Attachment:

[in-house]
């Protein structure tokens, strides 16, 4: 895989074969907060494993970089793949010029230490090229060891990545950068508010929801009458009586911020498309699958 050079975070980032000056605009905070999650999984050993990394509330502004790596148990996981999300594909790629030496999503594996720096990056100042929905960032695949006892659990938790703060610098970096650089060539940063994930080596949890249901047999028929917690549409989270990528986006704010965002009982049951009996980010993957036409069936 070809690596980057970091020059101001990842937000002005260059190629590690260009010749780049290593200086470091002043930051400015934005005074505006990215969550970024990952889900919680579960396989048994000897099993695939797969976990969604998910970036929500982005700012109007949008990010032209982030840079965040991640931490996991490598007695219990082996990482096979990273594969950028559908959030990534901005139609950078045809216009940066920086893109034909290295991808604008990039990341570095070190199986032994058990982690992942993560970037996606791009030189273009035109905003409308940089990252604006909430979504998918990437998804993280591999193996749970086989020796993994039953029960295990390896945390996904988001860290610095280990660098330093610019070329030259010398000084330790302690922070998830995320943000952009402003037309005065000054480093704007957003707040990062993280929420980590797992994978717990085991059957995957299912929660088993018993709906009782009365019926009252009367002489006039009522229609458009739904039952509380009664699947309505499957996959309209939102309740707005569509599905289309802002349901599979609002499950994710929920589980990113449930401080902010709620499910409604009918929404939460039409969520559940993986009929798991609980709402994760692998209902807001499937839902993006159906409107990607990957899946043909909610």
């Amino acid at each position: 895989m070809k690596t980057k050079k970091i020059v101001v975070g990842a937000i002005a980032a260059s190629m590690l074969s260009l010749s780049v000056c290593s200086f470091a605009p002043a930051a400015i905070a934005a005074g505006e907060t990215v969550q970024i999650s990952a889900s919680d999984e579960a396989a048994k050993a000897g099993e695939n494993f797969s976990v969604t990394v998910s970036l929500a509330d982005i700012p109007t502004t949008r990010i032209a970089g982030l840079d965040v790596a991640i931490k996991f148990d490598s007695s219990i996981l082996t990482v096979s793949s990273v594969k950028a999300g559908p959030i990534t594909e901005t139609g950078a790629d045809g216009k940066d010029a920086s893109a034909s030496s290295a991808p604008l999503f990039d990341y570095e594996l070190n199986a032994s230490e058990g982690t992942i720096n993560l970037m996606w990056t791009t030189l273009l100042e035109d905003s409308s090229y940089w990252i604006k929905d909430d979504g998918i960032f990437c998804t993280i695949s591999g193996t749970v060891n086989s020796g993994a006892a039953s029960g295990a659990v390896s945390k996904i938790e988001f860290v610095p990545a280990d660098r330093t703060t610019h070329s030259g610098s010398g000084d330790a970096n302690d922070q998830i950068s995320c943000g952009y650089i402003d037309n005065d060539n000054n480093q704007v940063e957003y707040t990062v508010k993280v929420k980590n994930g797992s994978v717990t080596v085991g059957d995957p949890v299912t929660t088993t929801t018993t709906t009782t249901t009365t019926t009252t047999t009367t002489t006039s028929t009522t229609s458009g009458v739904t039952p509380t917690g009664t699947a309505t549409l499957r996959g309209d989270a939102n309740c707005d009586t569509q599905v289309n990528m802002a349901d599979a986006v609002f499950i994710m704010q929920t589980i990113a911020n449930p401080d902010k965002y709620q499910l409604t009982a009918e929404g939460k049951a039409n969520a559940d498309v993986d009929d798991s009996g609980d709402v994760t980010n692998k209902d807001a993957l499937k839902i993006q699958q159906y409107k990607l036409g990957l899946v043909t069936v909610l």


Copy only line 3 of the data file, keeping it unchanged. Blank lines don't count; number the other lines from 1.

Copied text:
């Amino acid at each position: 895989m070809k690596t980057k050079k970091i020059v101001v975070g990842a937000i002005a980032a260059s190629m590690l074969s260009l010749s780049v000056c290593s200086f470091a605009p002043a930051a400015i905070a934005a005074g505006e907060t990215v969550q970024i999650s990952a889900s919680d999984e579960a396989a048994k050993a000897g099993e695939n494993f797969s976990v969604t990394v998910s970036l929500a509330d982005i700012p109007t502004t949008r990010i032209a970089g982030l840079d965040v790596a991640i931490k996991f148990d490598s007695s219990i996981l082996t990482v096979s793949s990273v594969k950028a999300g559908p959030i990534t594909e901005t139609g950078a790629d045809g216009k940066d010029a920086s893109a034909s030496s290295a991808p604008l999503f990039d990341y570095e594996l070190n199986a032994s230490e058990g982690t992942i720096n993560l970037m996606w990056t791009t030189l273009l100042e035109d905003s409308s090229y940089w990252i604006k929905d909430d979504g998918i960032f990437c998804t993280i695949s591999g193996t749970v060891n086989s020796g993994a006892a039953s029960g295990a659990v390896s945390k996904i938790e988001f860290v610095p990545a280990d660098r330093t703060t610019h070329s030259g610098s010398g000084d330790a970096n302690d922070q998830i950068s995320c943000g952009y650089i402003d037309n005065d060539n000054n480093q704007v940063e957003y707040t990062v508010k993280v929420k980590n994930g797992s994978v717990t080596v085991g059957d995957p949890v299912t929660t088993t929801t018993t709906t009782t249901t009365t019926t009252t047999t009367t002489t006039s028929t009522t229609s458009g009458v739904t039952p509380t917690g009664t699947a309505t549409l499957r996959g309209d989270a939102n309740c707005d009586t569509q599905v289309n990528m802002a349901d599979a986006v609002f499950i994710m704010q929920t589980i990113a911020n449930p401080d902010k965002y709620q499910l409604t009982a009918e929404g939460k049951a039409n969520a559940d498309v993986d009929d798991s009996g609980d709402v994760t980010n692998k209902d807001a993957l499937k839902i993006q699958q159906y409107k990607l036409g990957l899946v043909t069936v909610l």